Columbia College community,
Following President Bollinger’s message, I am writing to confirm that Columbia has made the difficult decision to make the fall semester an entirely virtual learning experience for undergraduates. We are no longer able to bring students to campus at this time, aside from a limited number of students already approved for housing due to unique circumstances.
The steady reopening of New York State has been an encouraging sign for Columbia’s campus reopening. Yet, our prior communications acknowledged that we must monitor public health guidance and be comprehensive in our thinking. Unfortunately, the pandemic is exhibiting a troubling trajectory around the country and world, with the highest single-day death toll in the United States reported this past week. The advancement of the virus in over 33 states and territories demonstrates that we are still in a crucial phase of our national battle against this pandemic. In addition, the scale and complexity of safely quarantining thousands of students from at-risk regions has become increasingly challenging to prepare for with absolute confidence, in part due to the requirements by New York City and State. The isolation of the 14-day quarantine and severe restrictions on campus life now create conditions that we feel would be difficult for most students to thrive in.
This change in our plans is necessary because it is important that Columbia College contributes to society’s overall effort to minimize transmission while upholding our civic responsibility to the communities in which we exist. The collective risk has not diminished enough for us to proceed as we had hoped. At this time, we are unable to assess the outlook for spring term. If we are able to bring students to campus, our first priority will be seniors, who we know will cherish the chance to return to campus in their final year.
Any student approved for only fall housing will have their housing contracts automatically canceled, and will be notified individually by email. Students approved for full year housing due to special circumstances will receive fall housing updates from Columbia Housing later today.
We have continued to hear from our students and families regarding their financial difficulties during this pandemic. We recognize how challenging this time is for many in our community. In response, Columbia will absorb the previously communicated 2% tuition increase, bringing the 2020-2021 undergraduate tuition rate flat to last year's value. In addition, for students on financial aid, the College will waive all student employment expectations for the fall semester, in recognition that students will not have the typical on- or off-campus work opportunities available.The College will review the financial implications for billing, financial aid packaging and more in the coming days and you will receive updates from Student Financial Services and our financial aid office.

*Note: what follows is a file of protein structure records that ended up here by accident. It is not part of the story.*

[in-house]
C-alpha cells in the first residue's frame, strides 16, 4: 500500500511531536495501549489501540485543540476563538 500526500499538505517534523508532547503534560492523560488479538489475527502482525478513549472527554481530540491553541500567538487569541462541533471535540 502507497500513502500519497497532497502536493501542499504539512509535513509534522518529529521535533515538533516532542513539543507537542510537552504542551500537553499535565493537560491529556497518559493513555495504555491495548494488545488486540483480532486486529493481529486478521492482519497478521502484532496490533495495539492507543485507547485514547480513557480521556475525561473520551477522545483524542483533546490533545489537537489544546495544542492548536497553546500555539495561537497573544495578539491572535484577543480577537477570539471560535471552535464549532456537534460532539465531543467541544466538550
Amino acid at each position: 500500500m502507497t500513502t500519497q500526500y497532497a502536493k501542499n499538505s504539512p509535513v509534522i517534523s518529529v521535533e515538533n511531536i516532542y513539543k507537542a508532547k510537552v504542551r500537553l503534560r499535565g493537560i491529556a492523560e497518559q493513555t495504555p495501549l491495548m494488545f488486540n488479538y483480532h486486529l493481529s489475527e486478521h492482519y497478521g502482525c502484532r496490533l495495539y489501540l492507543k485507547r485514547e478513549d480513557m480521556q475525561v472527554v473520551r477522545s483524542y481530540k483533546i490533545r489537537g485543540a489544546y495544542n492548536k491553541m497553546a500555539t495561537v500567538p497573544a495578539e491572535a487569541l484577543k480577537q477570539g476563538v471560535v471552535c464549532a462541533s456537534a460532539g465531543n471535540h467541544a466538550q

Our extraordinarily committed faculty continue their preparations to offer a meaningful learning experience this fall. Hybrid or in-person courses will now be modified to be fully online and faculty are steadfast in their pursuit of enhancing the remote academic experience, as they have been all summer. Course registration is ongoing and students should be in touch with their advisers with any questions they may have.
Our newest students have been engaged in a 7-week remote orientation program series since July, which will be followed by virtual Convocation and a carefully designed virtual New Student Orientation Program in September. Creative approaches to virtual co-curricular experiences for all students are also underway and we will provide more news about those efforts in a few weeks’ time.
All of us at Columbia College feel deep appreciation for your patience as we work quickly to adapt and change with this evolving global crisis, one that has no precedence or roadmap. It has been an extraordinary effort to keep pace with this pandemic, and I am grateful for the shared commitment of faculty and staff to providing students with an outstanding academic experience that can still encourage growth and development in a year where there is so much to learn. It is natural to most immediately feel loss for the sacrifices we are all being asked to make. Yet, the question I ask now is, “What are the opportunities?” They may be hard to see just now, but they exist so let’s keep working together to identify them and make the most of this unusual year.
I feel regret that our chances of meeting on College Walk or by Low Steps have been further delayed. Your campus remains beautiful yet feels desolate without the animating spirit of all of you – our inimitable student body. I look forward to when we’ll be together again and to the stories we’ll share. Let us approach the year ahead with a Beginner’s Mind and most of all, with the Columbia spirit that we carry with us, wherever we are.
Roar, Lion(s), Roar.
Dean James J. Valentini